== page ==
PIKESVILLE, Md. (WJZ) — Two Baltimore County men died over the weekend after carbon monoxide reached inside their home.

Alex DeMetrick explains that a total of 11 people had to be treated for carbon monoxide poisoning.

 Eight people living with the two men who died were brought to Shock Trauma for the hyperbaric chamber to be treated for extreme exposure to the deadly gas.

 The men most likely inhaled a deadly amount of carbon monoxide.

 Eight other people living there—including two children—were overcome by the odorless gas and rushed to the hospital.

 “It’s just very emotional because it’s a lot of people,” said Gail Fiedler, Doxa Ministries. “And we want to see what we can do to bring comfort or support.”

 Community members are shocked that two neighbors died in a way that could happen to anyone.

 “It’s sad,” said Lauren Stanley, neighbor. “Especially this time of year, not that there’s ever a good time of year, but just this time of year it’s so sad.”

 The carbon monoxide level was so high in the house that the first three officers who arrived on the scene were inside for a short time and then they had to go to the hospital.

 “Carbon monoxide levels [were] close to 400 parts per million,” said Michael Robinson, Baltimore County Fire official.  “The threshold that we’re concerned with normally is 10 parts per million.”

 The Baltimore County Fire Department found a gas-fueled furnace that is the most likely source of the deadly gas.

 Officials have not confirmed if the family had any carbon monoxide detectors.

 One neighbor is prepared.

 “I have three detectors,” said Shannon Wills, neighbor. “So, I guess that keeps me aware if anything happens here. A lot of things that I have run off of gas.”

 “We would like to remind people—particularly this time of year when they’re beginning to fire up their heating, when people are using other types of portable heaters—to make sure that things are operated in a well-ventilated space,” Robinson said.

 WJZ checked the Pikesville home and no one was there.  Neighbors say that the family who lives there has been boarding several construction workers. The men who died were two of those workers.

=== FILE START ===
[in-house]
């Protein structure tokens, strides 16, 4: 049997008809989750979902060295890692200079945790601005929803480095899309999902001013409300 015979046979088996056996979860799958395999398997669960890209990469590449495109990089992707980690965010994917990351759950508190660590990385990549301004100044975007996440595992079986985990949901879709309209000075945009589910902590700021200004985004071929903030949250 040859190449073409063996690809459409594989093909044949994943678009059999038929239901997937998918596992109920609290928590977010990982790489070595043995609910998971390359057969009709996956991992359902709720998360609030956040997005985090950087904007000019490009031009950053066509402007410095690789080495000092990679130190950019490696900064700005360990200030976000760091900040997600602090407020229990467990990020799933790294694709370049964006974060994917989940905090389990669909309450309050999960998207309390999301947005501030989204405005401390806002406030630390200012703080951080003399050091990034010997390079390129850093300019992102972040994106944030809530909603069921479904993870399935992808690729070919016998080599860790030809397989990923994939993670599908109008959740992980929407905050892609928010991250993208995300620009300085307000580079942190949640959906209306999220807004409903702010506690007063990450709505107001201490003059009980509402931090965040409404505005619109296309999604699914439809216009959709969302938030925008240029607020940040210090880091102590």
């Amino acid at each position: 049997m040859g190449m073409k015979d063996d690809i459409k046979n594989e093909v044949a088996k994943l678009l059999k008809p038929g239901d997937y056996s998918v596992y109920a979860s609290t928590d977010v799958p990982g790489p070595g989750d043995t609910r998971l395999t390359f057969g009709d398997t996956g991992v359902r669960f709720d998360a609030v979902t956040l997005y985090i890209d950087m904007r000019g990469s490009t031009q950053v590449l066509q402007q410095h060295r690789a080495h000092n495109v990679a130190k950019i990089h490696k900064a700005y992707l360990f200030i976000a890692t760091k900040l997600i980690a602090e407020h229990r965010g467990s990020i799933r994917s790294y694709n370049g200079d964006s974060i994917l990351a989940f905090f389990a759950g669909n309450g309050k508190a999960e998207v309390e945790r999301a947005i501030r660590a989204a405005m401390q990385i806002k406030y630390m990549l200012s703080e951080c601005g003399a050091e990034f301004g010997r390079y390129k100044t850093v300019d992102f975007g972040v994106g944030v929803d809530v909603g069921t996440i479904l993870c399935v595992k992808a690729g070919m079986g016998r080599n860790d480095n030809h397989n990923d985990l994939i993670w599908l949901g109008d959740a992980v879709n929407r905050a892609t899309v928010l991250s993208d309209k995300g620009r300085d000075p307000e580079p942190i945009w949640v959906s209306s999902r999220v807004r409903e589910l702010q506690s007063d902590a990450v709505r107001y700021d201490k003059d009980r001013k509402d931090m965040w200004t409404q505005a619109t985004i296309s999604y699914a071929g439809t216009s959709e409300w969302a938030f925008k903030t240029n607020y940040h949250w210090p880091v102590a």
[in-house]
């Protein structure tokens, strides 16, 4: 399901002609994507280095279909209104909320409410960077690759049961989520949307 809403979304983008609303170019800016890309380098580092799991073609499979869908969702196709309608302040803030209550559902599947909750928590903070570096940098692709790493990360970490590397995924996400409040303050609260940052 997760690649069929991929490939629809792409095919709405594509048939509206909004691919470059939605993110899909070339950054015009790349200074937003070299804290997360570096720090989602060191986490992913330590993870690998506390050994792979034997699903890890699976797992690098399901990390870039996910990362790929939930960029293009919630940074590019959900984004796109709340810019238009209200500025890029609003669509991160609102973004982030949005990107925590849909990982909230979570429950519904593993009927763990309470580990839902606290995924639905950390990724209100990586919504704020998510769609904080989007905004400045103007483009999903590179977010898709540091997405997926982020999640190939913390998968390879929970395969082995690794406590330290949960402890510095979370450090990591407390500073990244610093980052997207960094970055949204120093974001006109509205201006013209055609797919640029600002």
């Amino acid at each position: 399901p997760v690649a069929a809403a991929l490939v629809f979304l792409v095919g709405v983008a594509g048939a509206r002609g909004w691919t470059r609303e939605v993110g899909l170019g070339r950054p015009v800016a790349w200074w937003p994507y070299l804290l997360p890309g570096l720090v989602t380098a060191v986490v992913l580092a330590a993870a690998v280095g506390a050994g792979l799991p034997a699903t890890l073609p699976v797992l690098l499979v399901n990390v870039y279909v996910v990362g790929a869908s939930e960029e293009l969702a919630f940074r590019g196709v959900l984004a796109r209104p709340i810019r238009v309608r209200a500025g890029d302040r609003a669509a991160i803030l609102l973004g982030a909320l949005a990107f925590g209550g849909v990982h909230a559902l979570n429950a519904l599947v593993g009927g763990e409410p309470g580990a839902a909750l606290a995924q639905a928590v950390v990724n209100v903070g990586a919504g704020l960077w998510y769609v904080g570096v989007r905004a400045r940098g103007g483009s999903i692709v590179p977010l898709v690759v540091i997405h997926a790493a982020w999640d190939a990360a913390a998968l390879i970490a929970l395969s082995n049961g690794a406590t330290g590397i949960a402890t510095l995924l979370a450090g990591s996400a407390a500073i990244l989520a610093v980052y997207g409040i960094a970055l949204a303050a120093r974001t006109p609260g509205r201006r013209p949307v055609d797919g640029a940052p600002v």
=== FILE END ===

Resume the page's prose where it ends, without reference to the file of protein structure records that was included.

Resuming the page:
Symptoms of carbon monoxide poisoning start with dizziness and headaches.  Getting out the house is the best first step to avoid lethal exposure.

Comments (5)
  1. pigeon says:

    My prayers out to and for all, including the emergency personnel.
    I do have my questions concerning all who lived there, especially with the “boarding several construction workers”.
    There is, no doubt, a lot more to this story.

  2. Heather says:

    Carbon monoxide detectors saved my familys life this weekend. Sorry for this tradegy that could have been avoided! Many prayers for loss of loved ones lost.

  3. milfilicious says:

    My prayers and condolences go out to all involve in this tragedy.
    @ pigeon-It doesn’t matter if there is more to this story or not. Bottom line-two people lost their lives.

  4. D.moore says:

    i am a housing inspector for an gas copmany n i would hate to leave a family that fallls to co posioning. Please send in request for employees to have dectors on them when visting costumers!!!!!!!!!!!!!!!!!!! things happen but things can be prevented Do something help us help us

  5. wireless burglar alarm says:

    Having carbon monoxide detectors in residential properties is invaluable. If you have a carbon monoxide leak from faulty appliances or a heater that malfunctions, having an alarm that alerts you of potential carbon monoxide poisoning is crucial for the well-being of your family. If you want to know more about the kinds of carbon monoxide alarms in the market today, this site offers some helpful articles — http://www.wirelesssecuritynow.com/.

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